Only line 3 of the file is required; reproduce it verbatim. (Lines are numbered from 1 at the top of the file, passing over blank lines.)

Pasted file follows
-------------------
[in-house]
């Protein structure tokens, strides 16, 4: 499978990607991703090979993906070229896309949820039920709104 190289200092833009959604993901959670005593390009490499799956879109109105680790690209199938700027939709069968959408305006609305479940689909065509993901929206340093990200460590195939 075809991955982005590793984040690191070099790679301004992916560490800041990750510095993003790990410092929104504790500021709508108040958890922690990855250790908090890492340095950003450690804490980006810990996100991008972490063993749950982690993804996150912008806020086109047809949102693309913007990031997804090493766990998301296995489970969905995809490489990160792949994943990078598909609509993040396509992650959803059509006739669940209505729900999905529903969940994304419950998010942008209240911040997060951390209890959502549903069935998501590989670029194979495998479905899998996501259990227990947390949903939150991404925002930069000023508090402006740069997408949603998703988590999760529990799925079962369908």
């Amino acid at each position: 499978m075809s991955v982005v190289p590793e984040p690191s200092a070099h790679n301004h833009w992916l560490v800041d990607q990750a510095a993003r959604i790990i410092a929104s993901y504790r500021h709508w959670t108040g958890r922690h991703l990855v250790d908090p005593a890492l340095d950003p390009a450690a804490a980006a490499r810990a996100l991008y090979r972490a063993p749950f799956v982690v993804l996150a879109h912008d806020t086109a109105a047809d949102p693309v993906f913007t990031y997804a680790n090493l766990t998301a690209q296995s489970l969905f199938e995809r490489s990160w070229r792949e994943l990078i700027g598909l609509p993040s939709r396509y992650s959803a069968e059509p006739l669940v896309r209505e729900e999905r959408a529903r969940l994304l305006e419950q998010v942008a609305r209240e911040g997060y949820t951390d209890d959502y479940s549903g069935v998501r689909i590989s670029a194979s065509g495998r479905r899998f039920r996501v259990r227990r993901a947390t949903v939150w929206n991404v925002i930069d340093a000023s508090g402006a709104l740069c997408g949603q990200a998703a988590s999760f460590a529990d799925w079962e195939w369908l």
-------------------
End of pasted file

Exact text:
């Amino acid at each position: 499978m075809s991955v982005v190289p590793e984040p690191s200092a070099h790679n301004h833009w992916l560490v800041d990607q990750a510095a993003r959604i790990i410092a929104s993901y504790r500021h709508w959670t108040g958890r922690h991703l990855v250790d908090p005593a890492l340095d950003p390009a450690a804490a980006a490499r810990a996100l991008y090979r972490a063993p749950f799956v982690v993804l996150a879109h912008d806020t086109a109105a047809d949102p693309v993906f913007t990031y997804a680790n090493l766990t998301a690209q296995s489970l969905f199938e995809r490489s990160w070229r792949e994943l990078i700027g598909l609509p993040s939709r396509y992650s959803a069968e059509p006739l669940v896309r209505e729900e999905r959408a529903r969940l994304l305006e419950q998010v942008a609305r209240e911040g997060y949820t951390d209890d959502y479940s549903g069935v998501r689909i590989s670029a194979s065509g495998r479905r899998f039920r996501v259990r227990r993901a947390t949903v939150w929206n991404v925002i930069d340093a000023s508090g402006a709104l740069c997408g949603q990200a998703a988590s999760f460590a529990d799925w079962e195939w369908l």